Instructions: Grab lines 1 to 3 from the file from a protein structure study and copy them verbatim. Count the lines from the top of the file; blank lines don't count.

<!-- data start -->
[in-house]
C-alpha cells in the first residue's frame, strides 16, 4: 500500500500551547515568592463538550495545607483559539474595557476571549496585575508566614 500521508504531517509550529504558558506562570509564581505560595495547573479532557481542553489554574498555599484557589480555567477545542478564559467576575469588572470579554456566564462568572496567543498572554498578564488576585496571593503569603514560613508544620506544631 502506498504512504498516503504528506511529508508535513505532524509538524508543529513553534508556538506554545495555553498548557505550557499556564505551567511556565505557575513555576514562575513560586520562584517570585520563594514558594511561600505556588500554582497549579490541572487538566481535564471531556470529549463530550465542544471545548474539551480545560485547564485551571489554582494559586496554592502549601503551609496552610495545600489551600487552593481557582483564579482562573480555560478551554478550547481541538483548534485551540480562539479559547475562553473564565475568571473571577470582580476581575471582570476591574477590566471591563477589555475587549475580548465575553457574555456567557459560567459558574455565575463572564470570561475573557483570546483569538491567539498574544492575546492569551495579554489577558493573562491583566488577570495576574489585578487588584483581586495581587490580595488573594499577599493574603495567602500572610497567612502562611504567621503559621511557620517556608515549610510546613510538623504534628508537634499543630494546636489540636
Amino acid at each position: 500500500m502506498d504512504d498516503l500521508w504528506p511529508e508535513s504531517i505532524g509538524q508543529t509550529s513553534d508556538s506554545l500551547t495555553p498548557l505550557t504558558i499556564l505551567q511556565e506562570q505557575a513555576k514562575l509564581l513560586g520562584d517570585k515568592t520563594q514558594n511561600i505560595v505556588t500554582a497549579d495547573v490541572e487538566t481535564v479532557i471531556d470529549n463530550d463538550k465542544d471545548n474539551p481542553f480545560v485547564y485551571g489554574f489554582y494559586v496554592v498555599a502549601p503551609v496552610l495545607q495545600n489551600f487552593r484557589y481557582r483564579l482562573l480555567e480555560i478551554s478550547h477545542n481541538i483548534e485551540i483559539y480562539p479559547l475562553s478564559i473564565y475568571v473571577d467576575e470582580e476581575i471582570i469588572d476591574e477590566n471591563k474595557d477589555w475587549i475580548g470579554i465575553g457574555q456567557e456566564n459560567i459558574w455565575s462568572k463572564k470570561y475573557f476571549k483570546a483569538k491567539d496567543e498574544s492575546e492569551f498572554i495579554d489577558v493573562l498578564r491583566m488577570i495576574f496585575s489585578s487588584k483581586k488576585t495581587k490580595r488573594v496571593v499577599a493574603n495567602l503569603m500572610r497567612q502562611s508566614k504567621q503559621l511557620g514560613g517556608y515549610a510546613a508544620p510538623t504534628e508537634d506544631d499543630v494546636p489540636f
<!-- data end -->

[in-house]
C-alpha cells in the first residue's frame, strides 16, 4: 500500500500551547515568592463538550495545607483559539474595557476571549496585575508566614 500521508504531517509550529504558558506562570509564581505560595495547573479532557481542553489554574498555599484557589480555567477545542478564559467576575469588572470579554456566564462568572496567543498572554498578564488576585496571593503569603514560613508544620506544631 502506498504512504498516503504528506511529508508535513505532524509538524508543529513553534508556538506554545495555553498548557505550557499556564505551567511556565505557575513555576514562575513560586520562584517570585520563594514558594511561600505556588500554582497549579490541572487538566481535564471531556470529549463530550465542544471545548474539551480545560485547564485551571489554582494559586496554592502549601503551609496552610495545600489551600487552593481557582483564579482562573480555560478551554478550547481541538483548534485551540480562539479559547475562553473564565475568571473571577470582580476581575471582570476591574477590566471591563477589555475587549475580548465575553457574555456567557459560567459558574455565575463572564470570561475573557483570546483569538491567539498574544492575546492569551495579554489577558493573562491583566488577570495576574489585578487588584483581586495581587490580595488573594499577599493574603495567602500572610497567612502562611504567621503559621511557620517556608515549610510546613510538623504534628508537634499543630494546636489540636
Amino acid at each position: 500500500m502506498d504512504d498516503l500521508w504528506p511529508e508535513s504531517i505532524g509538524q508543529t509550529s513553534d508556538s506554545l500551547t495555553p498548557l505550557t504558558i499556564l505551567q511556565e506562570q505557575a513555576k514562575l509564581l513560586g520562584d517570585k515568592t520563594q514558594n511561600i505560595v505556588t500554582a497549579d495547573v490541572e487538566t481535564v479532557i471531556d470529549n463530550d463538550k465542544d471545548n474539551p481542553f480545560v485547564y485551571g489554574f489554582y494559586v496554592v498555599a502549601p503551609v496552610l495545607q495545600n489551600f487552593r484557589y481557582r483564579l482562573l480555567e480555560i478551554s478550547h477545542n481541538i483548534e485551540i483559539y480562539p479559547l475562553s478564559i473564565y475568571v473571577d467576575e470582580e476581575i471582570i469588572d476591574e477590566n471591563k474595557d477589555w475587549i475580548g470579554i465575553g457574555q456567557e456566564n459560567i459558574w455565575s462568572k463572564k470570561y475573557f476571549k483570546a483569538k491567539d496567543e498574544s492575546e492569551f498572554i495579554d489577558v493573562l498578564r491583566m488577570i495576574f496585575s489585578s487588584k483581586k488576585t495581587k490580595r488573594v496571593v499577599a493574603n495567602l503569603m500572610r497567612q502562611s508566614k504567621q503559621l511557620g514560613g517556608y515549610a510546613a508544620p510538623t504534628e508537634d506544631d499543630v494546636p489540636f